The Bush administration, undeterred by the horrors and setbacks in Iraq, Afghanistan and Lebanon, has opened another battlefront in this oil-rich quarter of the Muslim world.
By Salim Lone
The stability that emerged in southern Somalia after 16 years of utter lawlessness is gone, the defeat of the ruling Islamic Courts Union now ushering in looting, martial law and the prospect of another major anti-Western insurgency. Clan warlords, who terrorized Somalia until they were driven out by the Islamists, and who were put back in power by the U.S.-backed and -trained Ethiopian army, have begun carving up the country once again.
With these developments, the Bush administration, undeterred by the horrors and setbacks in Iraq, Afghanistan and Lebanon, has opened another battlefront in this volatile quarter of the Muslim world. As with Iraq, it casts this illegal war as a way to curtail terrorism, but its real goal appears to be to obtain a direct foothold in a highly strategic area of the world through a client regime. The results could destabilize the whole region.
The Horn of Africa, at whose core Somalia lies, is newly oil-rich. It is also just miles across the Red Sea from Saudi Arabia and Yemen, overlooking the daily passage of large numbers of oil tankers and warships through that waterway. The United States has a huge military base in neighboring Djibouti that is being enlarged substantially and will become the headquarters of a new U.S. military command being created specifically for Africa. As evidence of the area's importance, Gen. John Abizaid, the military commander of the region, visited Ethiopia recently to discuss Somalia, while Chinese President Hu Jintao visited Horn countries a few months ago in search of oil and trade agreements.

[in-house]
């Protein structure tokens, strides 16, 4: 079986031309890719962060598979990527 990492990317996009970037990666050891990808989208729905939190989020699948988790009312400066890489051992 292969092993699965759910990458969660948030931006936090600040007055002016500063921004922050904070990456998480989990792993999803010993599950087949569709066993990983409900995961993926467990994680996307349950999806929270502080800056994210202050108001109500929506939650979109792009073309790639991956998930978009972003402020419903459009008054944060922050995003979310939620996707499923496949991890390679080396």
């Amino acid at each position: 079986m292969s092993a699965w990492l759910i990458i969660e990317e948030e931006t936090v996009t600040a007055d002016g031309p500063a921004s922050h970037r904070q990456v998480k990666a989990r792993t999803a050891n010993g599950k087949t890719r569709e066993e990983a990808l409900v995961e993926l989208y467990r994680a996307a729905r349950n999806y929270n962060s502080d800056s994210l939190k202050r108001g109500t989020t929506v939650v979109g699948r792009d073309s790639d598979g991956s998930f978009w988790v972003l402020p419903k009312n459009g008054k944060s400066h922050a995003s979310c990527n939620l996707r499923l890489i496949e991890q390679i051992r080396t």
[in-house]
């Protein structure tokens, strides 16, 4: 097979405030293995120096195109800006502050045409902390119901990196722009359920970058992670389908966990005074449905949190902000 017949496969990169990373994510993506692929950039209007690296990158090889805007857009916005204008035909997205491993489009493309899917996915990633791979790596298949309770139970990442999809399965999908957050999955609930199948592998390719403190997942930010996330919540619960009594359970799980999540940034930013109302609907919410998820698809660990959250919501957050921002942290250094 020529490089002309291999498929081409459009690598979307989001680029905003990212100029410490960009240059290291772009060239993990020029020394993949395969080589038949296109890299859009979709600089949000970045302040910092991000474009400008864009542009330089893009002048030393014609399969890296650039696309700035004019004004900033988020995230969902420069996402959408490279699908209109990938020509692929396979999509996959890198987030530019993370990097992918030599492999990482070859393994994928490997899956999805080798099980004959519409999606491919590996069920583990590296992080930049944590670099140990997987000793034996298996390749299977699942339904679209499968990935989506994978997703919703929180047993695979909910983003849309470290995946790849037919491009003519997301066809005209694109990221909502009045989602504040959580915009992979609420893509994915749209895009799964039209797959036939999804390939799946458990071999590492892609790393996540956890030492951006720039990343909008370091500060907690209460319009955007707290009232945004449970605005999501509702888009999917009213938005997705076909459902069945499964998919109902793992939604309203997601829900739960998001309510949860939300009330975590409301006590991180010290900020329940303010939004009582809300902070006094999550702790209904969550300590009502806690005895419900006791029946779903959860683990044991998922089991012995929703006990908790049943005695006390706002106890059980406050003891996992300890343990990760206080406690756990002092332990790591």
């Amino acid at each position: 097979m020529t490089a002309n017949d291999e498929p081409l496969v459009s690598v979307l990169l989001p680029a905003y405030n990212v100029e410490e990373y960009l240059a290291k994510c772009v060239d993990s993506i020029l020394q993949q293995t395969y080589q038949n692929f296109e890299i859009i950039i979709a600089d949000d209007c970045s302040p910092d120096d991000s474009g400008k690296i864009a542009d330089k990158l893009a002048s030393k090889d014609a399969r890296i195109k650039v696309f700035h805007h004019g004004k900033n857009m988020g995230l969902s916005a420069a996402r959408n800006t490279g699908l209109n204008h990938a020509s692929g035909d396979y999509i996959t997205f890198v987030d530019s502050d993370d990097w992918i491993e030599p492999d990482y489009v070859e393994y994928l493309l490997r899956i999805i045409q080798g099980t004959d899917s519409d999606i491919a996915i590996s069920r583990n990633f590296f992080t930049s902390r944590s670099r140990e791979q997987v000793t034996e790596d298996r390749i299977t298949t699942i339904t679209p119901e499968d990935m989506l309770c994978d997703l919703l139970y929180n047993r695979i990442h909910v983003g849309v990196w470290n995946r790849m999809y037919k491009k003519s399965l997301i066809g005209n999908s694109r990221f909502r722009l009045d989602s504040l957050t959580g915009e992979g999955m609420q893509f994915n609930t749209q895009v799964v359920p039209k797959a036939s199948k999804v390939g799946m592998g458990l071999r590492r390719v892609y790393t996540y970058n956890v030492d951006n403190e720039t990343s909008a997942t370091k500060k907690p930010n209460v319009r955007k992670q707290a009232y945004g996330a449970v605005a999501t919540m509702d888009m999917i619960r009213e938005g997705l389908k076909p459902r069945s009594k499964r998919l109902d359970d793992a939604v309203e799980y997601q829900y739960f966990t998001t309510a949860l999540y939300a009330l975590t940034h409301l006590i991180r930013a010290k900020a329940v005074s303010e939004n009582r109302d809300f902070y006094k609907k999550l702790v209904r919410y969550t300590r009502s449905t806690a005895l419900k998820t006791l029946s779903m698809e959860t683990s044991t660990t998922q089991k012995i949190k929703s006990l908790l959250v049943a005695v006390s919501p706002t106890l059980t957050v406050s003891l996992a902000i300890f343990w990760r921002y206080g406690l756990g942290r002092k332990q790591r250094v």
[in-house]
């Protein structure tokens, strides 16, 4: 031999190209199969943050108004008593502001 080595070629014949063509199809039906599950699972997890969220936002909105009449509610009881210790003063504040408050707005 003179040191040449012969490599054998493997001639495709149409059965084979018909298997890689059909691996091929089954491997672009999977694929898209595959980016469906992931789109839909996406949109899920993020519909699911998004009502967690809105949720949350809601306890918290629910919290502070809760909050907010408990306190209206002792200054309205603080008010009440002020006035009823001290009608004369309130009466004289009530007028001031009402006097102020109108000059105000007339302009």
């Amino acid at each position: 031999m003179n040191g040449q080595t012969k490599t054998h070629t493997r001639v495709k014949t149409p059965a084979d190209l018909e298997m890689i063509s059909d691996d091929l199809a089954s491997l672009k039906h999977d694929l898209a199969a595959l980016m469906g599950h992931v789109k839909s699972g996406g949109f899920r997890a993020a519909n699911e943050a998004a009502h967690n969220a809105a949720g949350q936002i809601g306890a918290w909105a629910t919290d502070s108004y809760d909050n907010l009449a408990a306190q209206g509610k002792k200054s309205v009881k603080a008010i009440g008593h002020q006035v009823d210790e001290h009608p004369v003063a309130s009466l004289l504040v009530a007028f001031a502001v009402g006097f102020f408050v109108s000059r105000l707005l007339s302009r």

The current series of events began with the rise of the Islamic Courts more than a year ago. The Islamists avoided large-scale violence in defeating the warlords, who had held sway in Somalia ever since they drove out U.N. peacekeepers by killing eighteen American soldiers in 1993, by rallying people to their side through establishing law and order. Washington was wary, fearing their possible support for terrorists. While they have denied any such intentions, some Islamists do have terrorist ties, but these have been vastly overstated in the West.
Washington, however, chose to view the situation only through the prism of its "war on terror." The Bush administration supported the warlords -- in violation of a U.N. arms embargo it helped impose on Somalia many years ago -- indirectly funneling them arms and suitcases filled with dollars.
Many of these warlords were part of the Western-supported transitional "government" that had been organized in Kenya in 2004. But the "government" was so devoid of internal support that even after two years it was unable to move beyond the small western town of Baidoa, where it had settled. In the end, it was forced to turn to Somalia's archenemy Ethiopia for assistance in holding on even to Baidoa. Again in violation of the U.N. arms embargo, Ethiopia sent 15,000 troops to Somalia. Their arrival eroded whatever domestic credibility the government might have had.